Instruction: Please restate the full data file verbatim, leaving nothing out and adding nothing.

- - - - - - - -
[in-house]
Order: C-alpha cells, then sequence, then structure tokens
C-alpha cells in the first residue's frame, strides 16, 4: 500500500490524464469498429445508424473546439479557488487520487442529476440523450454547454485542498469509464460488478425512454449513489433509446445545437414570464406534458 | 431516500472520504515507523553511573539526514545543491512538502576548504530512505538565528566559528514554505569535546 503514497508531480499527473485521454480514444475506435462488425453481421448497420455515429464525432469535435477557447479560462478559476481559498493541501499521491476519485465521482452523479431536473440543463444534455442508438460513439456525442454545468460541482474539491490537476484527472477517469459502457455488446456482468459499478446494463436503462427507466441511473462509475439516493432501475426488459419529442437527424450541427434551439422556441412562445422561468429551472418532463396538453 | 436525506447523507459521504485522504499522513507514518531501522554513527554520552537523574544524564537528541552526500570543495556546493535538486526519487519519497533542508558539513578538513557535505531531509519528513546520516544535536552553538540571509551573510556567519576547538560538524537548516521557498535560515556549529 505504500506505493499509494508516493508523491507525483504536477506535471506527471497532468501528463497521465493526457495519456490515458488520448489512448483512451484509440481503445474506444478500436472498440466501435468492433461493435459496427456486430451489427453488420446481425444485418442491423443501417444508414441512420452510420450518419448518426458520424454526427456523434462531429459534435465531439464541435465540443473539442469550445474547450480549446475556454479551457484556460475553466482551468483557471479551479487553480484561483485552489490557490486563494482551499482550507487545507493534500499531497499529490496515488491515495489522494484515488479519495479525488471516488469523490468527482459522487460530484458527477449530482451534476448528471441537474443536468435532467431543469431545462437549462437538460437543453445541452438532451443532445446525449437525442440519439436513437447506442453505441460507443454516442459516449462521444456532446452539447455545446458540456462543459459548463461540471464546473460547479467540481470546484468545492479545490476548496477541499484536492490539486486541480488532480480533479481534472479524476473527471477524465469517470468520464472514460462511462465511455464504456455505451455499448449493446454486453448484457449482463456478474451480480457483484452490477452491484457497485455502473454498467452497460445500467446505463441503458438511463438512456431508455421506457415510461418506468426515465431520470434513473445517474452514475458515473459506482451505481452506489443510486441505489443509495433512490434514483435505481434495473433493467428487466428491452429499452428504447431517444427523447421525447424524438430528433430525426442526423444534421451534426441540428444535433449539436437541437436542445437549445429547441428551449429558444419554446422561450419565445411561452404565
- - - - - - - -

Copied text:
[in-house]
Order: C-alpha cells, then sequence, then structure tokens
C-alpha cells in the first residue's frame, strides 16, 4: 500500500490524464469498429445508424473546439479557488487520487442529476440523450454547454485542498469509464460488478425512454449513489433509446445545437414570464406534458 | 431516500472520504515507523553511573539526514545543491512538502576548504530512505538565528566559528514554505569535546 503514497508531480499527473485521454480514444475506435462488425453481421448497420455515429464525432469535435477557447479560462478559476481559498493541501499521491476519485465521482452523479431536473440543463444534455442508438460513439456525442454545468460541482474539491490537476484527472477517469459502457455488446456482468459499478446494463436503462427507466441511473462509475439516493432501475426488459419529442437527424450541427434551439422556441412562445422561468429551472418532463396538453 | 436525506447523507459521504485522504499522513507514518531501522554513527554520552537523574544524564537528541552526500570543495556546493535538486526519487519519497533542508558539513578538513557535505531531509519528513546520516544535536552553538540571509551573510556567519576547538560538524537548516521557498535560515556549529 505504500506505493499509494508516493508523491507525483504536477506535471506527471497532468501528463497521465493526457495519456490515458488520448489512448483512451484509440481503445474506444478500436472498440466501435468492433461493435459496427456486430451489427453488420446481425444485418442491423443501417444508414441512420452510420450518419448518426458520424454526427456523434462531429459534435465531439464541435465540443473539442469550445474547450480549446475556454479551457484556460475553466482551468483557471479551479487553480484561483485552489490557490486563494482551499482550507487545507493534500499531497499529490496515488491515495489522494484515488479519495479525488471516488469523490468527482459522487460530484458527477449530482451534476448528471441537474443536468435532467431543469431545462437549462437538460437543453445541452438532451443532445446525449437525442440519439436513437447506442453505441460507443454516442459516449462521444456532446452539447455545446458540456462543459459548463461540471464546473460547479467540481470546484468545492479545490476548496477541499484536492490539486486541480488532480480533479481534472479524476473527471477524465469517470468520464472514460462511462465511455464504456455505451455499448449493446454486453448484457449482463456478474451480480457483484452490477452491484457497485455502473454498467452497460445500467446505463441503458438511463438512456431508455421506457415510461418506468426515465431520470434513473445517474452514475458515473459506482451505481452506489443510486441505489443509495433512490434514483435505481434495473433493467428487466428491452429499452428504447431517444427523447421525447424524438430528433430525426442526423444534421451534426441540428444535433449539436437541437436542445437549445429547441428551449429558444419554446422561450419565445411561452404565